DIIV - Oshin

by Steve Rhodes Rating:9.5 Release Date:2012-07-16

Initially, the solo project of Beach Fossils' guitarist Zachary Cole Smith, Diiv is now a full live band, forging a similar but more direct and muscular furrow. They're are an exciting prospect; barely a year old, and have produced one of the strongest and consistent debut albums in years.

Instrumental opener '(Druun)' launches straight into Psychocandy-era Jesus & Mary Chain snare drums and is full of wandering bass and chiming, melodious guitars, with a beautiful riff added part-way through. It's a song you want to stay round longer than its brief two minutes. 'Past Lives' ups the pace, with fuller production and an echoed vocal in the realms of Animal Collective or Yeasayer, but with a song that is far more direct and driving, hinting at psychedelia rather than borrowing it wholesale. The bass is used as a co-lead, not just a backing instrument and the Bodines-esque guitars are swirling and uplifting, unlocking positive emotions, like The Field Mice without the twee connotations. The song is glorious and an excellent representation of Diiv's sound.

Like a number of artists today, there are clear nods to the 80s in a number of songs, but also to shoegaze, post-rock and Krautrock. 'Wait' uses intelligent guitars, keys and melodies, like M83 listening to The Dream Academy. 'Sometime' appears to resemble a beefier A Flock of Seagulls, dragged kicking and screaming into this century.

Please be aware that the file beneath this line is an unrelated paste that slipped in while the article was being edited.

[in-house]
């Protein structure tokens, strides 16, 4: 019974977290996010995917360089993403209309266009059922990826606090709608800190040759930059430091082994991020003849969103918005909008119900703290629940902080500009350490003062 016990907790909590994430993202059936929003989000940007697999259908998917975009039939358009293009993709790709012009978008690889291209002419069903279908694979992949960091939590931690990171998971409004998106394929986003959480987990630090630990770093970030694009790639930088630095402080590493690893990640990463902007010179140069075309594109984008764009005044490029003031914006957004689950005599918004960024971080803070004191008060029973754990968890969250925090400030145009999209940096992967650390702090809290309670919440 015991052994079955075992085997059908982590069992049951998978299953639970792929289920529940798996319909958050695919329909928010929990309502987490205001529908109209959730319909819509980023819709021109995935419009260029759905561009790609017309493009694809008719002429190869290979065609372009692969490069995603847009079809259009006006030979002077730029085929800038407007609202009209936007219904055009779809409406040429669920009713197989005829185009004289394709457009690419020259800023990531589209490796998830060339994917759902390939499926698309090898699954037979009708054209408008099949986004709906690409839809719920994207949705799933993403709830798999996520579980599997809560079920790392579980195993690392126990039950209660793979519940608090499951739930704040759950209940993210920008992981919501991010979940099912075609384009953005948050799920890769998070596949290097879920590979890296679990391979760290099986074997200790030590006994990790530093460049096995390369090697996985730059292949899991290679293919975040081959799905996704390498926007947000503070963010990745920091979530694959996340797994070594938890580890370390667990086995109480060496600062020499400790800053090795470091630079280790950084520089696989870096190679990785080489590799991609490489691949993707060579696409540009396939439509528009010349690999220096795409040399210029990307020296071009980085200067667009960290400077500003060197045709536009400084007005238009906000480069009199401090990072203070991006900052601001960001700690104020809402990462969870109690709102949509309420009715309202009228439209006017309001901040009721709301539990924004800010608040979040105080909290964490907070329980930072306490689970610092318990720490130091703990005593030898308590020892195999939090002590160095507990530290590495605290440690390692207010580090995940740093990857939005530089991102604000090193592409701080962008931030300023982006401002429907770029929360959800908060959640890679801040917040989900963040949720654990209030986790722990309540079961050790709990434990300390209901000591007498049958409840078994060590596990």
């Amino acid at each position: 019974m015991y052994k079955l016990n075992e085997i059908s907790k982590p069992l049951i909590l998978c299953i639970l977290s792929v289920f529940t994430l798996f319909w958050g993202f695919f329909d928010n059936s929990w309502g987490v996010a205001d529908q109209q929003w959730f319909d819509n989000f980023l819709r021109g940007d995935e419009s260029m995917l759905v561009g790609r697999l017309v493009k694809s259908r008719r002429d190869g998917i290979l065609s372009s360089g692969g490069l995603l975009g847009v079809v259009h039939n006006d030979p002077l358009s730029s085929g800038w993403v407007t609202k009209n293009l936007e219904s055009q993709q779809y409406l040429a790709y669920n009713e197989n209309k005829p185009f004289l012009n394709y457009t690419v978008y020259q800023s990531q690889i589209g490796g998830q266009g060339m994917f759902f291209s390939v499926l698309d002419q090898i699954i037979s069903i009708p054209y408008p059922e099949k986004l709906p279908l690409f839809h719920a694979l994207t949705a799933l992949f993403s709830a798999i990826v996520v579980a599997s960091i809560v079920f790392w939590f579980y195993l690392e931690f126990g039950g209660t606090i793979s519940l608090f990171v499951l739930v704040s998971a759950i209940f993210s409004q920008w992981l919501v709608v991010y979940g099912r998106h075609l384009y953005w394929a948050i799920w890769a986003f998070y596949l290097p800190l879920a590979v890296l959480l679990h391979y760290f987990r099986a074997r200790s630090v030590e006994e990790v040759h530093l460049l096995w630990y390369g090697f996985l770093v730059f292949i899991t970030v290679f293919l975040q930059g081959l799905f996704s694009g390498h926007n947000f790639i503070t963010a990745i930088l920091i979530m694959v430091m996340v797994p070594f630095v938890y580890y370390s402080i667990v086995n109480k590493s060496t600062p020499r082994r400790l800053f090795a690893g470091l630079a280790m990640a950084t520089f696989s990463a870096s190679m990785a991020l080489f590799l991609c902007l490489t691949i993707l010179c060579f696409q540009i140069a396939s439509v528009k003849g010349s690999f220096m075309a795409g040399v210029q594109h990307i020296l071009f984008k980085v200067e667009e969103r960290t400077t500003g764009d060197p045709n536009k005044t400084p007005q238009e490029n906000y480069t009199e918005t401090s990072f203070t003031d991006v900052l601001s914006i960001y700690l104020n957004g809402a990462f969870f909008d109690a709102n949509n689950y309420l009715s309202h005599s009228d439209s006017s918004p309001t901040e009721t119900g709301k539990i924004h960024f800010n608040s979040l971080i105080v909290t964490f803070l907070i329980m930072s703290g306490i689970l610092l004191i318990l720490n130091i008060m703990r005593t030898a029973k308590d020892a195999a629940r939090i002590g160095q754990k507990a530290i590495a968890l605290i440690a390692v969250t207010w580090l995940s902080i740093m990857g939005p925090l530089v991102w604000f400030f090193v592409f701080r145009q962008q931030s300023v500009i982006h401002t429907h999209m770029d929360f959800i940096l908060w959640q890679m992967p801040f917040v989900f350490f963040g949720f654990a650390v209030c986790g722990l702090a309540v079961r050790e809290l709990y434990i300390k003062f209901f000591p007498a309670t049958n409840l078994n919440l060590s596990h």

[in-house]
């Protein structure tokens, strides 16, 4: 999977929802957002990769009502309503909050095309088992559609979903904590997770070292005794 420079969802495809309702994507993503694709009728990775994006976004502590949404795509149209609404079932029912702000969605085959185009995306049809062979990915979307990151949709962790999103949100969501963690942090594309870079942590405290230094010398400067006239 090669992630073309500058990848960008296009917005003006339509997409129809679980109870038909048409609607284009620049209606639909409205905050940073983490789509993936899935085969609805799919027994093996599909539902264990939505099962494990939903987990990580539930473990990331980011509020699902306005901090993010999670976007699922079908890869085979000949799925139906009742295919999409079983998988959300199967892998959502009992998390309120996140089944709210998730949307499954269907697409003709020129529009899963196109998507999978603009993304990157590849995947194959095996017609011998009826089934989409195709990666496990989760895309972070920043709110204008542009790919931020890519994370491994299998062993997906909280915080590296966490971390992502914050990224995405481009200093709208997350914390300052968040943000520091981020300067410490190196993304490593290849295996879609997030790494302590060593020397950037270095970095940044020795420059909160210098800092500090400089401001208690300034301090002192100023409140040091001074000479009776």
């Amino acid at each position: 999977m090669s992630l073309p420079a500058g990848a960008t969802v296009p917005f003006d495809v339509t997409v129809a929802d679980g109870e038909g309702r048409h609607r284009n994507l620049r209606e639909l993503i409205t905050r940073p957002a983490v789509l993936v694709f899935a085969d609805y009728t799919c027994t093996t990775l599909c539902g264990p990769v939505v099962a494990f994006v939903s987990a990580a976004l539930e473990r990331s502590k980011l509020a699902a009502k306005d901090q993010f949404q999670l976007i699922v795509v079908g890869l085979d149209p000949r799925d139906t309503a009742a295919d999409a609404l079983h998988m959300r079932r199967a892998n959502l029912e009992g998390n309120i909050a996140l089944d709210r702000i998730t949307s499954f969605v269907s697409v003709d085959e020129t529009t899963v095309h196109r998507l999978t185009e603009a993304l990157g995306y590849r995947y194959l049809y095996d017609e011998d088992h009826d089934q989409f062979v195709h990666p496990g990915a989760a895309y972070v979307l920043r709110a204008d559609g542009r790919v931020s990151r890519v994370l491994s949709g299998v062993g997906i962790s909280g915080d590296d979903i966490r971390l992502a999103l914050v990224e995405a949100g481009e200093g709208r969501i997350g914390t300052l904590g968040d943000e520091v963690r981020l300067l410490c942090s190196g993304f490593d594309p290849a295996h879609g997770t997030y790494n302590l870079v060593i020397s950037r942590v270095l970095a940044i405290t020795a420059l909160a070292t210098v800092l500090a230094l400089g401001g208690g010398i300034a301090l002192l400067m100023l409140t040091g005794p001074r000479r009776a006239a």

The frenetic 'Doused' bounds along, with nods to The Cure and The Chameleons, emerging as a relation to Saloon's 'Across the Great Divide', while maintaining its own identity. 'Air Conditioning', meanwhile, adds electronics and a pulsing repetitive bassline, while guitars are allowed to effortlessly chime over the top. It's a woozy song, perhaps a natural counterpart to Spirea X's 'Chlorine Dream'.

A key feature of the album is how upbeat it is, without being smug or self-knowing. 'Human' again has a deliriously cheery guitar-line with vocals taking more of a back-seat, but supplementing the song rather than being buried in the mix. 'How Long Have You Known' is a cheerier cousin to the grumpier Interpol, with joyous melodies and simple, repetitive lyrics: "How long have you known? How long has it shown? Forever?". Even where the album touches on melancholy, such as on 'Earthboy', with its nods to The Pains of Being Pure at Heart and sped-up Explosions in the Sky guitars, it does so in such a beautiful and yearning way.

After speeding through 12 tracks, the drum-less 'Home' is a simple, euphoric song which neatly closes the album. Like Sigur Ros in the Savannah in its use of guitar and piano, it is a nice counterpoint to the adrenaline-fuelled pace of the rest of Oshin.

It is great to hear such a cheerful, happy record in these hard times. With Oshin, Diiv have delivered on their early promise and produced an album which is an excellent antidote and a perfect prescription. Listen to at least twice daily even after symptoms clear.

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